Hello from Southern California

Discussion in 'Introduce Yourself' started by Marioleos01, Feb 13, 2019.

  1. Marioleos01

    Marioleos01 New Member

    Feb 12, 2019
    Just picked up a Coleman Sea Pine that needs a little work but overall in really good shape.
    Curious what would be an adequate size generator for this unit. Using in cold climates and not in the desert heat. Does not have a A/C unit fit to it so the power demand I am thinking would be on the lower side. I have a Honda EU3000, that is way too big and heavy to haul around for this size trailer. I have always been a Honda guy but am looking for feedback on the other generators out there and if they are quiet or similarly quite to the Honda EU line. It appears that all of the internet information is in conflict so I thought I would ask the end users at the portal.

    Thank you in advance!

  2. Raycfe

    Raycfe Waterford Ct.

    Oct 3, 2007
    Waterford, Ct
    Greetings from the Connecticut shoreline.
  3. BikeNFish

    BikeNFish Well-Known Member

    Apr 24, 2017
    Maplewood, MN
    Hello and welcome from Minnesota!

    I use a PowerHorse 2000 to charge my three batteries.
    Last edited: Feb 13, 2019
  4. ezakoske

    ezakoske Active Member

    Nov 30, 2014
    Escondido, CA
    What do you plan to use the generator for? I don't have AC either, so before I got a solar panel, I was just using my generator to run my battery charger on longer trips....
    I have one of the crappy little Harbor Freight models, but have also used the Honda EU2000.

    I don't use the 110VAC outlets unless we have hookups, so our electrical requirements are pretty low....

    Marioleos01 likes this.
  5. WrkrBee

    WrkrBee Well-Known Member

    May 23, 2018
    South Carolina
    Welcome to the Portal from South Carolina.
    Marioleos01 likes this.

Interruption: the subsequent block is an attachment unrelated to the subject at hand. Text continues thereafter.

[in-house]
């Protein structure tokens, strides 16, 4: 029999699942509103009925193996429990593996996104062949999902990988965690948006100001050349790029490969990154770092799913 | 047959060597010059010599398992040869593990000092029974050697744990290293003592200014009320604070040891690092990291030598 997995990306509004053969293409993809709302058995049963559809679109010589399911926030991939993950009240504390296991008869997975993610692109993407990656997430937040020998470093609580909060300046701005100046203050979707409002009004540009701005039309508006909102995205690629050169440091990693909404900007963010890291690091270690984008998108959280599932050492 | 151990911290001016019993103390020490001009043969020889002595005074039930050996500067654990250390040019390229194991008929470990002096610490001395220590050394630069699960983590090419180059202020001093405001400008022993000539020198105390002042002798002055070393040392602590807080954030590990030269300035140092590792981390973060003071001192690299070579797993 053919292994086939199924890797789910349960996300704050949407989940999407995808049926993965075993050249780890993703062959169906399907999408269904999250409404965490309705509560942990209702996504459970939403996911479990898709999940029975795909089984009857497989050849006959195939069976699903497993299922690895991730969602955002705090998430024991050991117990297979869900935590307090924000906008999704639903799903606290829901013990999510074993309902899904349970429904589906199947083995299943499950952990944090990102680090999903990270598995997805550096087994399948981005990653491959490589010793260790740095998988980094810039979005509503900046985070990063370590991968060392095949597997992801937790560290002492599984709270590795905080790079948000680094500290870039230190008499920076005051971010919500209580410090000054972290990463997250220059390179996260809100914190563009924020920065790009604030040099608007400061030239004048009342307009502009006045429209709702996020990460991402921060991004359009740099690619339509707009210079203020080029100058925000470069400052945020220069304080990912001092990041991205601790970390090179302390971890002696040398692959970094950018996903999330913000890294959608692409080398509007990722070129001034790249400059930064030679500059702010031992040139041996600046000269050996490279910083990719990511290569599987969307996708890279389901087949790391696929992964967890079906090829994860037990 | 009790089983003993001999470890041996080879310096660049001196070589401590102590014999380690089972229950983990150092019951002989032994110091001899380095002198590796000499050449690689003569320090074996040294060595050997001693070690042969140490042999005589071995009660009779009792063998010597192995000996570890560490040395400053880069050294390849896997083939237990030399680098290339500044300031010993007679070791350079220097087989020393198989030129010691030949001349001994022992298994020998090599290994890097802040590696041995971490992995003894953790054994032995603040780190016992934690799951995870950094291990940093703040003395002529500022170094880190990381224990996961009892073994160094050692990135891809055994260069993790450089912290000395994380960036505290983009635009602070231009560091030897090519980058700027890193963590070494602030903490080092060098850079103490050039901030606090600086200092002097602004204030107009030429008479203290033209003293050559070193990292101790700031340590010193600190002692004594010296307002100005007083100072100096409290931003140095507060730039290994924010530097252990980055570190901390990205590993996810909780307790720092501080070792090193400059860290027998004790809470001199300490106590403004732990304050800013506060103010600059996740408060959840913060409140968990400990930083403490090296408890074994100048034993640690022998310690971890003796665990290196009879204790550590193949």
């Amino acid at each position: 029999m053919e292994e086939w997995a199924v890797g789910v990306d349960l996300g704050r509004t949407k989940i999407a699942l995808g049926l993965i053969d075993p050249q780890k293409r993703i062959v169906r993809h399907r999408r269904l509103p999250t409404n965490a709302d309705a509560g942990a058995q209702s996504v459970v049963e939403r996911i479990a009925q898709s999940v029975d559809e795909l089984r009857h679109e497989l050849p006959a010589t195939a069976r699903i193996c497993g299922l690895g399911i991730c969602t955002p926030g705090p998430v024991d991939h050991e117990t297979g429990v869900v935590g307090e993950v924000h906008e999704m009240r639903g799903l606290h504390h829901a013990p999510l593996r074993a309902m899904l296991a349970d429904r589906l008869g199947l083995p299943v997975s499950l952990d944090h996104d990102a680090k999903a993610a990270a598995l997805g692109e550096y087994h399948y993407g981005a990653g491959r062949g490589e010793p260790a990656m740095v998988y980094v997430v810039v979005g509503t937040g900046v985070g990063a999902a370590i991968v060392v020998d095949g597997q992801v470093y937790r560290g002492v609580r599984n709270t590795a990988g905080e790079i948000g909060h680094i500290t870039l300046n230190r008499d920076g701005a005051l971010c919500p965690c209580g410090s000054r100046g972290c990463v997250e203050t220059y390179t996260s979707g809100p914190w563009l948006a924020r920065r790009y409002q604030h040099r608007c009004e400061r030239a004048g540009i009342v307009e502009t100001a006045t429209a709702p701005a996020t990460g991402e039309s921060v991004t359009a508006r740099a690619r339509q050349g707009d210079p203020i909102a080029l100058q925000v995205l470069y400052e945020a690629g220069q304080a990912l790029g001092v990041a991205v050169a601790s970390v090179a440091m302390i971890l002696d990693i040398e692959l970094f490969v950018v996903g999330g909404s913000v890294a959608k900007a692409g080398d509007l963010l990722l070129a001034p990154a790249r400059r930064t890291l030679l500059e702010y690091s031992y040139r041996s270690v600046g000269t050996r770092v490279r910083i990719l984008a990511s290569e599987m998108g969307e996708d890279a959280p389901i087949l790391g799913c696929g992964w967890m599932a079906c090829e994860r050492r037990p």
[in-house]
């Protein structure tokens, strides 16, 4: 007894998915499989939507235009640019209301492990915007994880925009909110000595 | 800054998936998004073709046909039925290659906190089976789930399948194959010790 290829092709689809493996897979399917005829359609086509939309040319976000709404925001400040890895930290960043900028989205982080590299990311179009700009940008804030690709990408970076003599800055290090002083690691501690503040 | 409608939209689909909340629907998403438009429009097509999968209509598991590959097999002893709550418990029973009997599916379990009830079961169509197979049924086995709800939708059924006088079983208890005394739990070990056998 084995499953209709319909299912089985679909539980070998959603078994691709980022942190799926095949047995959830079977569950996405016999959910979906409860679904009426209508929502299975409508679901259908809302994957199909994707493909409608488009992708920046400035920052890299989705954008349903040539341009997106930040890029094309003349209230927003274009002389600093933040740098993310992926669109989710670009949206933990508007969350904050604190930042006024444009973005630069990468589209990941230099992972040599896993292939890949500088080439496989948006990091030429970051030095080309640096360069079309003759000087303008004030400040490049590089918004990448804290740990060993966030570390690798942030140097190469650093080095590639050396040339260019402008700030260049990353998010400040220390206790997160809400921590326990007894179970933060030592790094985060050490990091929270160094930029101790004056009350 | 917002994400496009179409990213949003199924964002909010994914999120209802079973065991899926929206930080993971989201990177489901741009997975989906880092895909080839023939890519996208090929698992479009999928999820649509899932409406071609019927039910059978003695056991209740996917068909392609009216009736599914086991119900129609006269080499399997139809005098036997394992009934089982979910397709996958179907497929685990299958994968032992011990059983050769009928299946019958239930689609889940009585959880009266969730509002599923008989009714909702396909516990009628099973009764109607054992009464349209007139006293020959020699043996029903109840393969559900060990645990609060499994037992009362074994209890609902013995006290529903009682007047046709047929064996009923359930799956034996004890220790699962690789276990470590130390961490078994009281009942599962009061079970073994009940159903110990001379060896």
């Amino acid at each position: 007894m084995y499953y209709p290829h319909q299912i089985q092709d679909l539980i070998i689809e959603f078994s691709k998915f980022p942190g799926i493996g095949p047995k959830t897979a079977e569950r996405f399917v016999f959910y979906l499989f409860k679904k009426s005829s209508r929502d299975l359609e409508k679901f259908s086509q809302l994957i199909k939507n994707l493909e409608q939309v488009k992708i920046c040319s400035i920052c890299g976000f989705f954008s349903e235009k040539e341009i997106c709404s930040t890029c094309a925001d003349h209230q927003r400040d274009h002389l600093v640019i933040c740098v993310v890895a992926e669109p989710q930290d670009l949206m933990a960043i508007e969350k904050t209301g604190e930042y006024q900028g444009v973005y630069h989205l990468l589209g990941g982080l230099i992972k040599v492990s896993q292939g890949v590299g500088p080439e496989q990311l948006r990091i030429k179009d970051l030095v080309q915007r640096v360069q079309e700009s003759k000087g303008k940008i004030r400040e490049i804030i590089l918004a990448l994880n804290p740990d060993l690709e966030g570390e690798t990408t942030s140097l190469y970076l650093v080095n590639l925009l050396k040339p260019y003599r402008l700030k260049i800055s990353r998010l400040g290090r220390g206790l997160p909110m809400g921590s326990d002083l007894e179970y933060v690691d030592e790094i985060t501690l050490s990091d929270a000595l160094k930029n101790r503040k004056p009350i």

6. Muller 5

    Muller 5 Active Member

    Jan 6, 2019
    Hello from St Louis
    Marioleos01 likes this.
  7. joet

    joet Well-Known Member

    Mar 16, 2011
    Elkins WV area
    Welcome from the mountains of West Virginia
    Marioleos01 likes this.
  8. kcsa75

    kcsa75 Well-Known Member

    Sep 9, 2013
    Kansas City
    Can't help you on the generator but wanted to Welcome you to the forum from Midway USA. [:)C]
    Marioleos01 likes this.
  9. PopUpSteve

    PopUpSteve Administrator

    Dec 22, 2002
    Malvern, PA
    Welcome to PopUpPortal
    Marioleos01 likes this.
  10. gardenbliss

    gardenbliss Well-Known Member

    Dec 9, 2013
    San Diego
    GO SOLAR! and welcome to the portal, from another SoCal'er
    Marioleos01 likes this.
  11. Grandpa Don

    Grandpa Don Member

    Sep 5, 2018
    The generator you need depends on what you want to power up. The thing that takes the most power is the A/C unit. If you don't have an A/C unit, then you can pretty much get buy with a smaller Gen. I like Honda too, but I can't afford their price tag. If you have a heater with a fan it will take a lot of power. Especially if you run the heater all night. I have a Solar panel for my small Viking 1906. The whole kit was only $184.00. It provides 100 Watts of power to keep my battery topped off.

    Happy camping from a Mojave Desert Grandpa.
    ezakoske likes this.
  12. FARfetched

    FARfetched Active Member

    Welcome from Georgia!

    First thing you need to do is take inventory of all your electrical devices. Not having A/C helps a lot, but you'll probably want lights, fans, maybe a water pump. Swapping the old incandescent bulbs for LED can save you a good bit of power draw at night, and are brighter anyway. Unfortunately, you can't do a lot about fans. You could save your battery by not using a furnace (assuming you have one)—a propane heater and a down comforter can keep you warm enough, as I found out in last weekend's Camp Driveway (lows were 34F/37F for the two nights). Popup Gizmos (a sort-of blanket that fits over the bunk ends) can help a lot with both heat reflection and heat retention.